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RE: How to calculate db variation on potentiometer

Looking at one channel, the potentiometer is a three terminal device, with a signal input, a signal output and a ground. There are, in effect, two variable resistors, R1 and R2, connected in series from the input to ground and the output taken from the connection between R1 and R2. The attenuation (voltage) is given by R2/(R1+R2).

When you connect a load, RL, the load appears in parallel to R2. The effective resistance of R2 is replaced by R3, as given by the formula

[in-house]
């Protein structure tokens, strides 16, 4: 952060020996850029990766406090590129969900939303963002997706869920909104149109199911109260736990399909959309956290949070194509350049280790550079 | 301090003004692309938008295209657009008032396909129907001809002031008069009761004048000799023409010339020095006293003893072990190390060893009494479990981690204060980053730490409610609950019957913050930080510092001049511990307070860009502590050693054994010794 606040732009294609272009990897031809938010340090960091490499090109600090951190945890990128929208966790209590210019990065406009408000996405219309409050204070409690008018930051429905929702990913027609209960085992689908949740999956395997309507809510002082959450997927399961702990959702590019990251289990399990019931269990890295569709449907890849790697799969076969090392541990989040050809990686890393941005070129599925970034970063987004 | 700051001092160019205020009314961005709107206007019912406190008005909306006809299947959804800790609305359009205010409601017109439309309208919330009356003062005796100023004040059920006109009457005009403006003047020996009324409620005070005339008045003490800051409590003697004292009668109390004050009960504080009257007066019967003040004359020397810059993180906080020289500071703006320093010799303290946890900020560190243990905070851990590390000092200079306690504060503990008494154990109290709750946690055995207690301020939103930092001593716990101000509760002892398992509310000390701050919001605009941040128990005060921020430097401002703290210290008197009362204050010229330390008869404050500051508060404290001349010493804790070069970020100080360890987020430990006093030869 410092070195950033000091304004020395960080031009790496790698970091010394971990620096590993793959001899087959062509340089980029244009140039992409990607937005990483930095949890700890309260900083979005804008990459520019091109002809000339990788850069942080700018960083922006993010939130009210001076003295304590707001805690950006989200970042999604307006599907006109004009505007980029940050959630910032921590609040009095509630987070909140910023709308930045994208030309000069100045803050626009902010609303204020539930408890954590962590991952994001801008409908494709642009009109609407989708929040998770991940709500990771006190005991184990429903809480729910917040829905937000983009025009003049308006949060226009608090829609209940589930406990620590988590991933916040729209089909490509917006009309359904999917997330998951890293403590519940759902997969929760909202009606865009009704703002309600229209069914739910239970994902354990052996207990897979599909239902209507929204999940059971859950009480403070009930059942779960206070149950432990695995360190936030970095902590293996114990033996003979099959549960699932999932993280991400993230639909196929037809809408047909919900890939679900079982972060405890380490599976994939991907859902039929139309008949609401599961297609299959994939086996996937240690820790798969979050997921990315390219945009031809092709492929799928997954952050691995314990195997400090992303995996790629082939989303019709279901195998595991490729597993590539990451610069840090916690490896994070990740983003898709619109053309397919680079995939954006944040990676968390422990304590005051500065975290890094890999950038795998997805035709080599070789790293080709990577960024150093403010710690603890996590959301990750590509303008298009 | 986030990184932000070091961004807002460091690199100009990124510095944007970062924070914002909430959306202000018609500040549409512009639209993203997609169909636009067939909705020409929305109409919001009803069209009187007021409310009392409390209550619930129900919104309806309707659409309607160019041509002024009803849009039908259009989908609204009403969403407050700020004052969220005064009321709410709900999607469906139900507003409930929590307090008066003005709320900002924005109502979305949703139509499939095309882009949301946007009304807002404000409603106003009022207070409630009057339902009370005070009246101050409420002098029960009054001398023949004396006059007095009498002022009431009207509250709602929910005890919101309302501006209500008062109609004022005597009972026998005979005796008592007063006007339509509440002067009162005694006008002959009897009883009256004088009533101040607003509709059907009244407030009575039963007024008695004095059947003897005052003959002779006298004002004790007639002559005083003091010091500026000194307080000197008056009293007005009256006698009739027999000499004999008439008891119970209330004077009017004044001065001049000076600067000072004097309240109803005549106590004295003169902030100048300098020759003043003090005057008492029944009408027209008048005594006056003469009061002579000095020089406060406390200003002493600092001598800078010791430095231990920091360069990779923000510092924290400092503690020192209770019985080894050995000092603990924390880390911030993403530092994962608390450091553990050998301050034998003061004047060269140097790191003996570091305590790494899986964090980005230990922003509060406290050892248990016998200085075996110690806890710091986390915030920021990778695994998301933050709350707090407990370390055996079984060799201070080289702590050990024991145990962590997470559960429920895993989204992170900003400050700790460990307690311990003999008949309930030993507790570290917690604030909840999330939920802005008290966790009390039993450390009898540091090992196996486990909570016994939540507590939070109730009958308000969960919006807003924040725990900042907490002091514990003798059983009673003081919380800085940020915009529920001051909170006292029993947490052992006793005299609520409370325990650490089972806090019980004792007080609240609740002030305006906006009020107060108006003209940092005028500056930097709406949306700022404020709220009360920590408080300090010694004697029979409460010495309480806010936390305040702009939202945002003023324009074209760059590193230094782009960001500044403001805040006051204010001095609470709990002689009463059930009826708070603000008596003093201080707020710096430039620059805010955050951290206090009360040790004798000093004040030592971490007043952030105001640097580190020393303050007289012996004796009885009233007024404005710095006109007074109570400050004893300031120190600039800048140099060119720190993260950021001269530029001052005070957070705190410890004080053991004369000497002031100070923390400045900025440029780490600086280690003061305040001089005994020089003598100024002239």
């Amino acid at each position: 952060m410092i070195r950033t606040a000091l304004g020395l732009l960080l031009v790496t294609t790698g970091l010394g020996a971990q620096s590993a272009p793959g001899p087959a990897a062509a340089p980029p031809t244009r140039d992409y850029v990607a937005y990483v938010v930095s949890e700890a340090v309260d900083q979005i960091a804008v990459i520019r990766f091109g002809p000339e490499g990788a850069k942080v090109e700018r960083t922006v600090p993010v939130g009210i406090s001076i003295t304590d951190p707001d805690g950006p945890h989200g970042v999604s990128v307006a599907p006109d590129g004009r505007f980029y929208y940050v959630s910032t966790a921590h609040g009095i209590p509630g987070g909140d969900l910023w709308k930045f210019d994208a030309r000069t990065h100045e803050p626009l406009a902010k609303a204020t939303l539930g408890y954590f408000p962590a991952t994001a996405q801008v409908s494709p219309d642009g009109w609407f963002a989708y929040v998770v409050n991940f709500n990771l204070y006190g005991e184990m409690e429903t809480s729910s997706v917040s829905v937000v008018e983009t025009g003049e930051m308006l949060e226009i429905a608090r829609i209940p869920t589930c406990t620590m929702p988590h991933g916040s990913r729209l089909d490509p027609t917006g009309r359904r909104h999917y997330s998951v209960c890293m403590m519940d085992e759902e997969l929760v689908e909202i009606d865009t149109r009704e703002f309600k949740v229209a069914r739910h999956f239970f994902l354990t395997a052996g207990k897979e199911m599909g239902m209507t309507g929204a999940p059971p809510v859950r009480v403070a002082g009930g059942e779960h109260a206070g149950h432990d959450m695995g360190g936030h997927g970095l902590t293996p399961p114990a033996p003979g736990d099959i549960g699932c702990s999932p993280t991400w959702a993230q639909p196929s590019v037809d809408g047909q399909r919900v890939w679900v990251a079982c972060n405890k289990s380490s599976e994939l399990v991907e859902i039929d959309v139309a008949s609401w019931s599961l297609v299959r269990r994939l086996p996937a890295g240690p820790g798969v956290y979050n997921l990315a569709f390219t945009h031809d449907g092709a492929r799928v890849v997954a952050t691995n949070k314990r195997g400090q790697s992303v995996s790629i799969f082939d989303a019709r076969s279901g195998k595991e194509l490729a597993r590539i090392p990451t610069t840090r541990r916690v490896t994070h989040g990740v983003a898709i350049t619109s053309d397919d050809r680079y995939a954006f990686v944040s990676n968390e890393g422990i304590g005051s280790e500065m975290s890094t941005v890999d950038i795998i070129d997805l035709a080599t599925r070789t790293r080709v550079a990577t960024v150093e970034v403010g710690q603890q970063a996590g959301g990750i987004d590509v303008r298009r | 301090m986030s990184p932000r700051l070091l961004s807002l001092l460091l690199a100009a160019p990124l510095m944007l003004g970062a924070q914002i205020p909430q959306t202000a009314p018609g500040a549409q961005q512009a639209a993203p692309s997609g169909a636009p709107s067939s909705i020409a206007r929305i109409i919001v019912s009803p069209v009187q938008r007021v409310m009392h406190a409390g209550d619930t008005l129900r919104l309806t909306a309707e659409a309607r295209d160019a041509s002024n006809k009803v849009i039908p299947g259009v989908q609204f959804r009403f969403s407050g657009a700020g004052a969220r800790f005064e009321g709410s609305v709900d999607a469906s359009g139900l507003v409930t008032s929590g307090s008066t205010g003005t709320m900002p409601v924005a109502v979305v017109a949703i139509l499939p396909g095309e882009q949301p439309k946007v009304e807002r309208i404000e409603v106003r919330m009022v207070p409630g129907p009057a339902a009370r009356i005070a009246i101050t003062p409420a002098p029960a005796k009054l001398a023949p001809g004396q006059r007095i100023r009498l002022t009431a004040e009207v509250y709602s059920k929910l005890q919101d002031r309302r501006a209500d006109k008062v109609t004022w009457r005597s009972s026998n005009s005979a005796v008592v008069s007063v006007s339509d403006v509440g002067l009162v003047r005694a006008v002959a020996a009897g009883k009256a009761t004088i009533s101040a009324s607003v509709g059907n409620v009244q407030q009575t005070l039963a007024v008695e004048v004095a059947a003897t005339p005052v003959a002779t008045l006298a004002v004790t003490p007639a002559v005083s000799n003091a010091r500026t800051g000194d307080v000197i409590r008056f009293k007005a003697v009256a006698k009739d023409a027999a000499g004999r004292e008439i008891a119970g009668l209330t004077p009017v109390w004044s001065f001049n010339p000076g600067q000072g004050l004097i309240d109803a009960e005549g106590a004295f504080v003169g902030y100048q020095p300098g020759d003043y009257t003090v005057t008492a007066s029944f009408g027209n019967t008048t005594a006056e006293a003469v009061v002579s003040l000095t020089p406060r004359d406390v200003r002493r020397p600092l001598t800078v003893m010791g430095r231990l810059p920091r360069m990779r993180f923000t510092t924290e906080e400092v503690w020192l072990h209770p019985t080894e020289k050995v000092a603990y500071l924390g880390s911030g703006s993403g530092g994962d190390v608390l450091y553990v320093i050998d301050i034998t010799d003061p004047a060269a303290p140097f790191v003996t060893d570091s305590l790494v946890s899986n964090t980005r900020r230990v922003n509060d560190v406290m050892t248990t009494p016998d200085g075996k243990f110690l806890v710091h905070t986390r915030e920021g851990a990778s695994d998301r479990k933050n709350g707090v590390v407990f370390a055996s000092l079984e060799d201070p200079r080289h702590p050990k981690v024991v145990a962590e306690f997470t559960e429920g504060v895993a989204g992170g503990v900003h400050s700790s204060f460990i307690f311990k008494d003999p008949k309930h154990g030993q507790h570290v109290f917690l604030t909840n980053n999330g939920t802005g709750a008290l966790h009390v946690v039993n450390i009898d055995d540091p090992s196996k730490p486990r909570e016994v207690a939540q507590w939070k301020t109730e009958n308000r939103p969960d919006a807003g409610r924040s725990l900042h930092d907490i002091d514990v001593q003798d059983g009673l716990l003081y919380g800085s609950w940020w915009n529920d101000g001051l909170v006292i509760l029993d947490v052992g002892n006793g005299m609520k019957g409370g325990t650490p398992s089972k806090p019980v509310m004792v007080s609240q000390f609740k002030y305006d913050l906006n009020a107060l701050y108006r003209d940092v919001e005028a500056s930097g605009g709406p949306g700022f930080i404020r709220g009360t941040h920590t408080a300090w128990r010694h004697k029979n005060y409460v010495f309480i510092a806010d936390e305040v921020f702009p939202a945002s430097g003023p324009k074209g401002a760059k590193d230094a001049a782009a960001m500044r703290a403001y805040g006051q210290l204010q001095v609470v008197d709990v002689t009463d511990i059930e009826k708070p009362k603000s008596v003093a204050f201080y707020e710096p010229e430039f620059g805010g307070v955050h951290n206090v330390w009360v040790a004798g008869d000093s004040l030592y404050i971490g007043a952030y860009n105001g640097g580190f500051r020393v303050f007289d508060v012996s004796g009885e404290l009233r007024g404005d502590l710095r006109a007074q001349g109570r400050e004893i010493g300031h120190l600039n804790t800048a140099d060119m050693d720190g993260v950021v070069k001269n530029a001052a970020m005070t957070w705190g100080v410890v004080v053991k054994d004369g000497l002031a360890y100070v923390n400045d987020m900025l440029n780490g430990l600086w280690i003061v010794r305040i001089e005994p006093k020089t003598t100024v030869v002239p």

1/R3 = 1/R2 + 1/RL, or equivalently R3 = (R2 * RL) / (R2 + RL)
Then the attenuation (voltage) is given by R3/(R1+R3)

There is one more factor to consider. The load placed on the source will be R1 + R3. If the source impedance is R0, then the voltage input to the potentiometer will be reduced in the ratio (R1 + R3) / (R0 + R1 + R3).

The overall effect of these two steps is that the original output voltage will be reduced by the product of the two ratios, i.e.
[ (R1 + R3) / (R0 + R1 + R3) ] * [ R3 / (R1 + R3) ]

Take 20 log(base 10) of this value to get the dB.

You will need to know the source resistance, R0, and the load resistance, RL. Then you can measure the values of R1 and R2 at different settings of the potentiometer, getting the values for both channels.

Tony Lauck

"Diversity is the law of nature; no two entities in this universe are uniform." - P.R. Sarkar


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